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Text-only newsletter stories for Issue 5 Vl. 9


Feel free to use these stories in your own newsletter designs. If you want to use a completed newsletter template, check out the latest issues of Hometalk and Real Estate Advisor. If you want to use a completely editable newsletter template, please see the News & Views template.


How to Build a Charcuterie Board from Scratch

You’ve moved into your new home with the high-tech kitchen and spacious dining and living area of your dreams. Now that you’ve unpacked and decorated, it’s time to start planning all the incredible dinners, parties, game nights, and more ahead of you. And what modern-day host or hostess has a get-together without a charcuterie board to complete it? That’s why we’ve outlined the easiest way to create your own from scratch!

The Cheeses

When you are shopping in the cheese section, it’s important to select a variety of flavors, textures, and colors. Select three to six different types of cheeses, depending on the size of the board you’re creating, such as mild or medium cheddar, sheep or goat milk cheese, gruyere, gouda, brie, blue cheese, and more.

The Meats

Most standard grocery stores have a great selection of aged meats perfect for your board. Some fan favorites include prosciutto, sopressata, pancetta, and pepperoni. These are full of flavor and pair well with different types of cheeses.

The Sides

Here’s where your creative side can really come out! Consider picking up some fruit to garnish your board, like strawberries or grapes, and selecting a couple of jams and preserves to pair with your cheese, such as fig butter or apricot jam. Pickled vegetables, olives, and nuts, like macrona almonds and cashews, are also a popular addition. Finally, purchase a variety of crackers to complete your charcuterie board.

Happy entertaining!


Headline: DIY Ways to Kill Fruit Flies in Your Home

Most homeowners will experience a little fruit fly trouble throughout their lifetime. These pests are easily attracted to things like moist, fermenting fruits and vegetables, empty bottles, drains, mops, garbage disposals, and more. Although small in size, these flies can be irritating and unsightly. Check out the below natural, DIY ways to remove them from your home.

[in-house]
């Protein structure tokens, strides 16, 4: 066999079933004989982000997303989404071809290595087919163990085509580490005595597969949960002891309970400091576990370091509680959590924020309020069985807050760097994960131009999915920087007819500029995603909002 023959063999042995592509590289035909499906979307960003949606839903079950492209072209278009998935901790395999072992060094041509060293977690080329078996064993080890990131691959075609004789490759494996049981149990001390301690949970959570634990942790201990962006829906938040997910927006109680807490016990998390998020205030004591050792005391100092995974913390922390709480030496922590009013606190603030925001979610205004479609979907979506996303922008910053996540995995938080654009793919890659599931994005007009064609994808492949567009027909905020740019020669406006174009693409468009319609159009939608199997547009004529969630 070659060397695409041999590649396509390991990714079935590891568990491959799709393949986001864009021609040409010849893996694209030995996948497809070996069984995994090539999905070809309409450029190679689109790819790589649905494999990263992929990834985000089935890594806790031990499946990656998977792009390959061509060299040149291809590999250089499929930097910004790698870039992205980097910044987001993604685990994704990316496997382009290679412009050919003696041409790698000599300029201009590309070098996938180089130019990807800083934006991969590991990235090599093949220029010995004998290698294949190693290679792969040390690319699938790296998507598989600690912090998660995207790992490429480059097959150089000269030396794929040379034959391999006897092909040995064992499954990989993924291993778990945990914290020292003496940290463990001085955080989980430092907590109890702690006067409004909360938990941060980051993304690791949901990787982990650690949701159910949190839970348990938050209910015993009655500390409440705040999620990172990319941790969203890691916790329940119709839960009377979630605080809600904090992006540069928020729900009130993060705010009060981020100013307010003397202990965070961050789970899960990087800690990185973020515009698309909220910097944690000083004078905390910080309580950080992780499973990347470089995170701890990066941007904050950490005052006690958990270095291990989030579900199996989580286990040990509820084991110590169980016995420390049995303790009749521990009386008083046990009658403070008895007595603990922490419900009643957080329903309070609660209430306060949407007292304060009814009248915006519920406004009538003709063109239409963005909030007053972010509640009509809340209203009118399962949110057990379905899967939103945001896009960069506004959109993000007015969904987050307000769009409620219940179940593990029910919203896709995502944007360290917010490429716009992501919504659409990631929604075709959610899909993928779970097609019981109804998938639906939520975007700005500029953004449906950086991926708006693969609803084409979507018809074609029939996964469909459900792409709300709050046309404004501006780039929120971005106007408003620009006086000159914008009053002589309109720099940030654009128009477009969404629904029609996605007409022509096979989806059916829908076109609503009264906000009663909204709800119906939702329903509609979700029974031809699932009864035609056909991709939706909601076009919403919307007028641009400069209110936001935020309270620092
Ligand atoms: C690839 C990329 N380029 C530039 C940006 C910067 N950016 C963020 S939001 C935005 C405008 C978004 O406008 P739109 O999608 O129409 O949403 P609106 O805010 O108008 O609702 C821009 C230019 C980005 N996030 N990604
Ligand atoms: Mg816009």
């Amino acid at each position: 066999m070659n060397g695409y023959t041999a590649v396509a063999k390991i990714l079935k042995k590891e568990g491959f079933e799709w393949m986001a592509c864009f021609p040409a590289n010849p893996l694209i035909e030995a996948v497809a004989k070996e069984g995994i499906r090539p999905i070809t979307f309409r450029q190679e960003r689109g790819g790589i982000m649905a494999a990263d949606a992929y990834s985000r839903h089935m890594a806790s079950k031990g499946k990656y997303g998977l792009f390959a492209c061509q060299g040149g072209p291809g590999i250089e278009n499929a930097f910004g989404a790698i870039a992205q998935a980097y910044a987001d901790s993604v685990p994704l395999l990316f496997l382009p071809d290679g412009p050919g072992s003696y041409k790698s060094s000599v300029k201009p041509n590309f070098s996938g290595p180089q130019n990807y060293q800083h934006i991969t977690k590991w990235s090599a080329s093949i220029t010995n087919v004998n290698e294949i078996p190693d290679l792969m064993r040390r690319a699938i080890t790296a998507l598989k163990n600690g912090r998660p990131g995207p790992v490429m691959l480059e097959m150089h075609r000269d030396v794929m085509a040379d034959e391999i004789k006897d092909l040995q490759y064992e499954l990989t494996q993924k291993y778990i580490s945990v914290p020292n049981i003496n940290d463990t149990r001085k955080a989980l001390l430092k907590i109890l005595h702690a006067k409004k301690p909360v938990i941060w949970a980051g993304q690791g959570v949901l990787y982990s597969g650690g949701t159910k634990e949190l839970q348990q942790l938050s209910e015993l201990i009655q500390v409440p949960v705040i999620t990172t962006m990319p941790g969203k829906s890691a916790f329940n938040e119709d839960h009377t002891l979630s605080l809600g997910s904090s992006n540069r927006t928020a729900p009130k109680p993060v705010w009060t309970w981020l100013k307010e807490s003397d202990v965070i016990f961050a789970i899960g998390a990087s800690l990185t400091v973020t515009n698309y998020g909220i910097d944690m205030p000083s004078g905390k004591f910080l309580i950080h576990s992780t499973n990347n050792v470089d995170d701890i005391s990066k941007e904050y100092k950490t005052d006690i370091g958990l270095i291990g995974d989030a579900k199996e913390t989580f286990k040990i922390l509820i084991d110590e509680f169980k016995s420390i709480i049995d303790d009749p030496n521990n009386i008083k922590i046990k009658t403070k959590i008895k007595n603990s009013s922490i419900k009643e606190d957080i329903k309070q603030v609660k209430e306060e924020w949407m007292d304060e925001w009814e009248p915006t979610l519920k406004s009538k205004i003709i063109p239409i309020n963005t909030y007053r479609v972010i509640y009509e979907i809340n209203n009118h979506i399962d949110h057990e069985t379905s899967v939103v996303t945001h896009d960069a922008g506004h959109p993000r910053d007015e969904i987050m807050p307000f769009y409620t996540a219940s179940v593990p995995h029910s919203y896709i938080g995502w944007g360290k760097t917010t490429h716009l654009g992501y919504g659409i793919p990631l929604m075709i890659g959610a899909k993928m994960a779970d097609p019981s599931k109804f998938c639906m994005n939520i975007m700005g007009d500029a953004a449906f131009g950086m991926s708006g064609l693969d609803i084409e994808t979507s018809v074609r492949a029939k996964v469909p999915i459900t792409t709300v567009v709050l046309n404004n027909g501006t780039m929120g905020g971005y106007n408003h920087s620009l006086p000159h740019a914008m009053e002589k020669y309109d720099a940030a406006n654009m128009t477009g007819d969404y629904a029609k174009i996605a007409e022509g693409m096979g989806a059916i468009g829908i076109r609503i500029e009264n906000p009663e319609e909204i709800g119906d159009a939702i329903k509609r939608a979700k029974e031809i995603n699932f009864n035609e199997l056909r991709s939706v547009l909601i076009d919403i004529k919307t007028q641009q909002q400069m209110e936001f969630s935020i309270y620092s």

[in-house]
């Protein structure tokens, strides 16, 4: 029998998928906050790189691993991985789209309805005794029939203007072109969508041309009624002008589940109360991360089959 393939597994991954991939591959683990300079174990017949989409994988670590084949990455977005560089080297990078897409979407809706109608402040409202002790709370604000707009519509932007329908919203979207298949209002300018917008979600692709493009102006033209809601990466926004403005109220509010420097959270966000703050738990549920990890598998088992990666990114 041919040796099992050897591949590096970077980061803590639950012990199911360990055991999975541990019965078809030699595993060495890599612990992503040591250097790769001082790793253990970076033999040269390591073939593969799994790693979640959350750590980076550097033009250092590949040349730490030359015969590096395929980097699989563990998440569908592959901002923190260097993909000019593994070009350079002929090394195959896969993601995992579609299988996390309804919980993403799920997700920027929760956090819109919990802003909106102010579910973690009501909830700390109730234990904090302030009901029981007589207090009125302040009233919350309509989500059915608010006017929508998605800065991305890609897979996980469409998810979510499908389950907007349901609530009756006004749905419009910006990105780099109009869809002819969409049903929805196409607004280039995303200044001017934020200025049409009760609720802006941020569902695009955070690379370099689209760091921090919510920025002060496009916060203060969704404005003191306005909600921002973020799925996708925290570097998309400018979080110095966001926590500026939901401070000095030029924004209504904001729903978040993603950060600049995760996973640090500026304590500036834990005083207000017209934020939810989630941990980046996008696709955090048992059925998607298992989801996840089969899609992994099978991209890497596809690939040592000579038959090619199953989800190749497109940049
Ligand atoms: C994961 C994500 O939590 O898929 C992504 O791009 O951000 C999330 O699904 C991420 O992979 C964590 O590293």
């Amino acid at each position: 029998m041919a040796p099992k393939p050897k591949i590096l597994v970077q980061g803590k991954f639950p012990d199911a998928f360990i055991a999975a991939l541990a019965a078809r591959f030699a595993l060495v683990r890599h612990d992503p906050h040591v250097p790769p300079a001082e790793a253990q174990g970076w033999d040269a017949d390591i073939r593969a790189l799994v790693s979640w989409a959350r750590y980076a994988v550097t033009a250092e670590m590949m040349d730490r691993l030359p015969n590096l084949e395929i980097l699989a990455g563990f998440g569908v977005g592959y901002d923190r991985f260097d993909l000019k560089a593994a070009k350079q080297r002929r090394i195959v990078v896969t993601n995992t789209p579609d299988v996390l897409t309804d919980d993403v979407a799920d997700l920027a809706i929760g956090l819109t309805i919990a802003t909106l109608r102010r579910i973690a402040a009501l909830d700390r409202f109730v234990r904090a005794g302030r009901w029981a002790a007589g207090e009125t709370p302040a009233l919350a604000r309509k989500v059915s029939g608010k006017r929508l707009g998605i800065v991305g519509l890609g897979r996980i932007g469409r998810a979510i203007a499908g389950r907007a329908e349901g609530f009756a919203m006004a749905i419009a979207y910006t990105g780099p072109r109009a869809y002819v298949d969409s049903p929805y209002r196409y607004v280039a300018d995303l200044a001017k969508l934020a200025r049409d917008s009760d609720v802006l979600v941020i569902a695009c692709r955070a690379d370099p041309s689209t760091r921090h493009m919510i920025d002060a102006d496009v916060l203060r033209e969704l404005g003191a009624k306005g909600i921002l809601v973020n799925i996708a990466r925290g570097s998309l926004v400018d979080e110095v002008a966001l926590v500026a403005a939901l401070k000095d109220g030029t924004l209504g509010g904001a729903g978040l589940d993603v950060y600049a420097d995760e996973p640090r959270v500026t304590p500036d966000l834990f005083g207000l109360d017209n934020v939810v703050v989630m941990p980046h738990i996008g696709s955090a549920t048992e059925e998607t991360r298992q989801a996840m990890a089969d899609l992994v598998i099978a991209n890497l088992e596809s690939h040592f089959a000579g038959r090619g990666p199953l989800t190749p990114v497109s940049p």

After a nice nightcap of wine or beer, leave a little bit of alcohol at the bottom of the bottle and set it out without a cap or cork. Flies are attracted to the sugar and scent and will become trapped due to the skinny neck of the bottle. Throw in a couple of drops of dish soap to help the process.

Grab a cup and pour a little apple cider vinegar in the bottom then cover the top with plastic wrap. Secure the cover with a rubber band and poke several holes in the plastic to allow for the flies to enter. Alternatively, you can opt for using a mason jar.

Just screw the lid on and punch small holes through the metal. Attracted to the scent of the apple cider vinegar, the fruit flies will enter the cup but will be unable to leave once inside.

Take a small bowl and fill the bottom with vinegar then add 3 to 4 drops of dish soap. The flies remain attracted to the vinegar and the soap breaks the surface tension of the vinegar and makes the solution thicker, which sinks the flies to the bottom.

With a little bit of diligence and a combination of these solutions, you should have your kitchen back to yourself in no time!


Take 5: Easy-To-Grow Herbs for Your Home

Green thumb or not, every homeowner should try their hand at growing fresh herbs. Here are 5 easy-to-grow herbs you can pick up and start tending to today.

  1. Mint. The perfect addition to a cool, refreshing summer drink, mint can be grown indoors in a wide pot of moderately rich soil. They recommend placing this herb in indirect light in an area with temperatures no more than 65 to 70 degrees during the day.
  2. Basil. This plant thrives off plenty of sunlight and warmth, so plant its seeds in a pot and place in a south-facing window. Once ready, this herb is a great addition to any tomato sauce or Italian dish.
  3. Oregano. Another Italian food staple, oregano is a great addition to your indoor garden. This herb requires direct sunlight and should be turned occasionally. Make sure to select a pot with a drainage hole and be careful as oregano plants are sensitive and can easily be killed by overwatering
  4. Chives. Commonly used to top scrambled eggs, soups, baked potatoes, and more, chives are a great indoor herb. Choose a 4- to 6-inch pot with well-draining soil to plant your seeds. This herb requires at least 8 hours of direct sunlight a day and should be turned periodically as it tends to grow towards the sun.
  5. Cilantro. Have an affination for Mexican food? Then you’ll definitely want to add cilantro into the mix. Plant the seeds in an unglazed pot with a lot of drainage holes to allow for moisture and air to pass through and place in the sun for four to five hours per day.

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